Since 2008, the Green Justice Coalition and allied organizations have noted that some residents—including renters, low-to-moderate-income households, and people with limited English-proficiency—are either not reached at all by Mass Save programs, or are not adequately served when they do participate in the programs. For as long as these programs have been in place, GJC has challenged the utilities and policy-makers to quantify and address this disparity and is doing so again during the current three-year planning process.

New analysis shows that program improvements are necessary to reach all customers.

Despite notable improvements in the programs themselves, and in outreach efforts, thanks in part due to the work of GJC members and allied groups, participation in efficiency programs that serve low-to-moderate income communities has remained very low.

The recent study found that the efficiency programs successfully reduced energy consumption statewide between 2013 and 2015, but demographic analysis found that communities with the lowest participation in Mass Save have, on average, proportionally higher percentages of renters, low- and moderate-income people, and households with English as a second language. Even in Boston, a community that enjoys high savings, significant disparities exist between neighborhoods. For example, statewide program energy savings is 2.7%, but for residents in Boston neighborhoods savings range from 1.7% in Allston, to 2.5% in East Boston, to 3.1% in West Roxbury. This suggests that even within a high-performing city, where you live matters when it comes to saving energy and saving money. We believe that it shouldn’t.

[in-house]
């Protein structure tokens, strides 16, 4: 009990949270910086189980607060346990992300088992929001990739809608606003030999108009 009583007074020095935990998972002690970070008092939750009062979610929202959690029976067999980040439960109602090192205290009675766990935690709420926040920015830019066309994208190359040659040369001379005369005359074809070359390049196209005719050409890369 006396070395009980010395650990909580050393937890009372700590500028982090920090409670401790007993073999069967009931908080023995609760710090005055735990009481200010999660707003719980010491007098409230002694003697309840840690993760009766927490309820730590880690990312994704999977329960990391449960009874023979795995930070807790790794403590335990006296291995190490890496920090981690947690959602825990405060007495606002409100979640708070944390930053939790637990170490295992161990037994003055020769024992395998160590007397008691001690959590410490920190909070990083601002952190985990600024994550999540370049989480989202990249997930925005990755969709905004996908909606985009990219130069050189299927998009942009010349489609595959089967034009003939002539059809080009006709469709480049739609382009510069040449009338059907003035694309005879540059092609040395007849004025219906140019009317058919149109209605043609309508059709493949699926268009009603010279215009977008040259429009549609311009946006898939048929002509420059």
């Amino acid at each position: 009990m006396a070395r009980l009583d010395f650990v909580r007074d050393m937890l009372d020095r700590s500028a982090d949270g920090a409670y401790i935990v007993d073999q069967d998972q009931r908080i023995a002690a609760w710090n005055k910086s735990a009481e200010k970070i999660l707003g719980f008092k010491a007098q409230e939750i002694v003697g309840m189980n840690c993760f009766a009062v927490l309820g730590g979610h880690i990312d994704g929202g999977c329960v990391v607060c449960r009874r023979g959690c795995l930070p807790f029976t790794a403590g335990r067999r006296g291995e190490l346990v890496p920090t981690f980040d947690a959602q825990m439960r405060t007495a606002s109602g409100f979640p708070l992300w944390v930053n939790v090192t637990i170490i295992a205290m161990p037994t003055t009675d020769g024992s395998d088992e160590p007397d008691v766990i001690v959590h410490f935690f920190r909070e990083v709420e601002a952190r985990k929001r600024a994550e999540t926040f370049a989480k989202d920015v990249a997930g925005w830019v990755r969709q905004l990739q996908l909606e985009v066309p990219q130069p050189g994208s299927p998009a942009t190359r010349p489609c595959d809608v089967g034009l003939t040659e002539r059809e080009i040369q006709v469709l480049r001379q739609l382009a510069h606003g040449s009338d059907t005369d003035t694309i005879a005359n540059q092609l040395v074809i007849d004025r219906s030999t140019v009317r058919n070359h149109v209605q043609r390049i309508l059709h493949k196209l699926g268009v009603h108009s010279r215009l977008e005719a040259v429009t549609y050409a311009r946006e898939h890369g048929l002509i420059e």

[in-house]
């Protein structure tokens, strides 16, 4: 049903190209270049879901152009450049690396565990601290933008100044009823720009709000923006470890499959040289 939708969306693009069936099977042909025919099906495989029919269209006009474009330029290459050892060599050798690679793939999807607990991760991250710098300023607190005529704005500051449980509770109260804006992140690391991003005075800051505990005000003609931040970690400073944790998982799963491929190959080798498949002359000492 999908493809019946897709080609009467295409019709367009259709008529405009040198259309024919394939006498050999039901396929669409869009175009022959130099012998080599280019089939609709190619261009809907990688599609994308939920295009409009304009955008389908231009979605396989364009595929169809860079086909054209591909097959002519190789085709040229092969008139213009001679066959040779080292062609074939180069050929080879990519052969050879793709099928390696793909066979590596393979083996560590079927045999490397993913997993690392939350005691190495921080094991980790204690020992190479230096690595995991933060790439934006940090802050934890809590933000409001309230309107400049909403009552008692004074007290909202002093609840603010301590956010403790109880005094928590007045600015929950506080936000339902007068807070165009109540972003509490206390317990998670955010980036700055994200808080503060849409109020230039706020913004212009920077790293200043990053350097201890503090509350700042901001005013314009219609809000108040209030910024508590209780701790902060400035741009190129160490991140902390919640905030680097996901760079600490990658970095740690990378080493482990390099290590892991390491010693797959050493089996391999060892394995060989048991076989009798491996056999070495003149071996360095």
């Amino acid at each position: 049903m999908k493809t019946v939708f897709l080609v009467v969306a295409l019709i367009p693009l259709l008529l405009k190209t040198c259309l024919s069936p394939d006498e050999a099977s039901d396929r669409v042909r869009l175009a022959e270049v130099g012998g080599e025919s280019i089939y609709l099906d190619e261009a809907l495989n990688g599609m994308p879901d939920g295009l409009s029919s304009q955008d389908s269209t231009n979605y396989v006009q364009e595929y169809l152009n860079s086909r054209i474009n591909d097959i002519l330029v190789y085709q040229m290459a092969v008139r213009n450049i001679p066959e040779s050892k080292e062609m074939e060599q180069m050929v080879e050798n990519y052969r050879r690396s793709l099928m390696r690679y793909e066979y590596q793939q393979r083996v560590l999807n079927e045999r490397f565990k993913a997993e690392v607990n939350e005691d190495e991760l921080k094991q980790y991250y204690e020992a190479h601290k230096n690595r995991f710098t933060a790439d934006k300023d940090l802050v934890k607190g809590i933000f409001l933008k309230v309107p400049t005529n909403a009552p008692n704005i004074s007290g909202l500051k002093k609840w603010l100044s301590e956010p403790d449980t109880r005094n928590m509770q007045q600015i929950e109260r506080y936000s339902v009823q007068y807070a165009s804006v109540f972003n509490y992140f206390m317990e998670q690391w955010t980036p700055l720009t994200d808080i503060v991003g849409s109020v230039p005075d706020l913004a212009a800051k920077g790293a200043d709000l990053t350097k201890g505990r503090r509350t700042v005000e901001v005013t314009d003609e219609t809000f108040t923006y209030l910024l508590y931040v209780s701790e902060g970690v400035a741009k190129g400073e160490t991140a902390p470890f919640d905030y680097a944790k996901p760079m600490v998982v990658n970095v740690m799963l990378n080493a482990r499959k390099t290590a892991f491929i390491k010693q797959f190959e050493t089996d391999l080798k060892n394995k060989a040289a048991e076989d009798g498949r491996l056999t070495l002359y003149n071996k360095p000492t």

In addition, the new analysis shows that the publicly available data about who is served by our ratepayer-funded programs is incomplete. In order to fully evaluate the programs’ reach and effectiveness, the report points out that access to more complete data is needed. As a result, we will continue to push the state and the utilities to release more data to help us understand these issues, and ensure more equitable delivery of the programs.

See below for maps illustrating the disparities in savings across communities in Massachusetts and in the city of Boston:

Map of Savings Within the City of Boston

Map of Savings Across Massachusetts

Even in Boston, a community where high savings have been achieved, significant disparity exists between neighborhoods.

Where to go from here?

AEC’s analysis not only supports the need for program improvements long championed by GJC and its allies, but the maps in the report also provide a clear picture of where there are more energy savings to obtain. At a minimum, the 2019-2021 efficiency plan must address the data and demographic service gaps identified in the study, including dedicated budgets to address barriers to access and to mitigate disparities among communities. For our part, we will continue to challenge the program administrators and policymakers to develop modern and accessible efficiency programs that benefit everyone equitably while serving as a solid foundation to a clean energy transition. Efficiency is a low-cost, zero-emission, local, job-creating energy source. With three plans and nearly 10 years under our collective belts, it is time to ensure that everyone can benefit from energy efficiency. Let’s keep Massachusetts number one in efficiency – for everyone.

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Khalida Smalls

Guest Author Organizing Director Community Labor United